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On November 16, the Department of Homeland Security Office of Terrorism Prevention Partnerships, joined by the Anti-Defamation League, the California Governor’s Office of Emergency Services, Hacker Fund, RAND Corporation, and Tech Against Terrorism convened the third Digital Forum on Terrorism Prevention in Santa Monica, California, to discuss innovative and inclusive responses to hate, polarization, and terrorism.
The 70 participants included industry executives, non-profit leaders, educators, law enforcement, and local, state, federal, and foreign officials, who actively participated in “lightning round” talks about how programming activities contribute toward a broader architecture to prevent terrorism, specifically through the lens of technology. The event was organized at the direction of DHS Secretary Nielsen, who after the second Digital Forum on Terrorism Prevention in Silicon Valley, called for another Digital Forum by the end of 2018, highlighting the value of engagements that feature “continued cross-section of all interested parties.”
The packed agenda featured high quality speakers on panels titled, “Innovative Responses to Hate,” “Inclusive Approaches to Polarization,” “Digital Advancement in the Age of Terrorism,” “Strategic Design, Incubation, and Measurement,” and “Vision for Future Collaboration.” Speakers noted the importance of having technology to support work at the community level for many purposes, specifically to assess risk, amplify messaging, inform reporting, deliver training and toolkits, and ultimately drive online connections into a sustainable offline infrastructure that provides intervention services for those at risk of radicalization to violence.
While several organizations emphasized their demand for additional resources to support their respective programs, attendees also recognized how the whole was greater than the sum of its parts through cross sector engagement. This was emphasized during the question & answer sessions, where conversations centered upon how solutions that address broad societal challenges (such as social isolation, bullying, marginalization, discrimination) also provide opportunity to address the advent of terrorism and hate crimes. In the short time since the conclusion of the Digital Forum, many attendees have already begun connecting to strengthen the expanding network of terrorism prevention practitioners, regionally and nationally.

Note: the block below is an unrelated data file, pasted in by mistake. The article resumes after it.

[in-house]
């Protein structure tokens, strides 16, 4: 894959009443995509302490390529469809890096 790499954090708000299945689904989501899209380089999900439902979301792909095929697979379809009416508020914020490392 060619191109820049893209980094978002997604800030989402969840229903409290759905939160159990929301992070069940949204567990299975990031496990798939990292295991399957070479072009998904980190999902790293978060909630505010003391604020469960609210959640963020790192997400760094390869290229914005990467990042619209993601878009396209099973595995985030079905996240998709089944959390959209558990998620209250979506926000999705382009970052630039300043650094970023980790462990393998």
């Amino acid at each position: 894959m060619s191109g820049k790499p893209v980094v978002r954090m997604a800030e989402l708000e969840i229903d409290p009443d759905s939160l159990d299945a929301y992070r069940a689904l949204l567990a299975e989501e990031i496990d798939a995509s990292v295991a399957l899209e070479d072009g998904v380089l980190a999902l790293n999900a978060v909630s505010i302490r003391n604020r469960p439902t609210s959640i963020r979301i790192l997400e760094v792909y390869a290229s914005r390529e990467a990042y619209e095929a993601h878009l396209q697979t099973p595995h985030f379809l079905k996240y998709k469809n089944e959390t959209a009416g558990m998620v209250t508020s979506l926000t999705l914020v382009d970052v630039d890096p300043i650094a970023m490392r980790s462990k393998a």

Participants also discussed how the evolving information environment presents new opportunities and challenges. New and growing platforms provide broader reach for both broad communications and individualized messaging, but limited policies and weak enforcement capabilities of smaller organizations may consequently introduce unintended vulnerabilities that can be exploited to do harm. Therefore, it became evident that the long term viability of civil society partners must be rooted in teamwork and information sharing, in order to adequately insulate populations from adversarial influence.
The third Digital Forum on Terrorism Prevention also revealed how prevention work takes on different shapes in different communities. Program implementation and public discourse varies depending upon locality, since community leaders’ priorities vary. Terrorism prevention practitioners have a responsibility to contextualize issues to ensure widest impact with any variety of stakeholders, including community centers, mental health organizations, school districts, human rights organizations, emergency management agencies, as well as the offices of elected officials.
In addition to the open discussions, DHS staff briefed the online training course, “Countering Terrorists Exploitation of Social Media and the Internet,” which the U.S. Countering Violent Extremism (CVE) Task Force and the United Kingdom Home Office jointly developed this year. The training examines the online activities of ISIS, al-Qa´ida, and White Supremacist Extremists, as well as highlights select initiatives where governments and industry have worked to counter the threat from these groups and movements. The course is currently in its beta phase, with staff at multiple leading and startup technology companies having already completed it. Companies and startups interested in gaining access to the training can request it on Tech Against Terrorism’s Knowledge Sharing Platform or email firstname.lastname@example.org with “Training” written in the subject line.
By addressing efforts to counter terrorist radicalization and recruitment, the Digital Forum on Terrorism Prevention fulfills several requisites featured in the new National Strategy for Counterterrorism. It also meets the core goals of the DHS Office of Terrorism Prevention Partnerships: to provide awareness of the terrorist threat to civil society and government partners; to implement engagement programs that reduce barriers to reporting and bolster resistance to radicalization to violence; to spur innovation and expansion of intervention programs; and to build a positive feedback loop to continuously assess initiatives or programs for effectiveness and widely shares these lessons learned.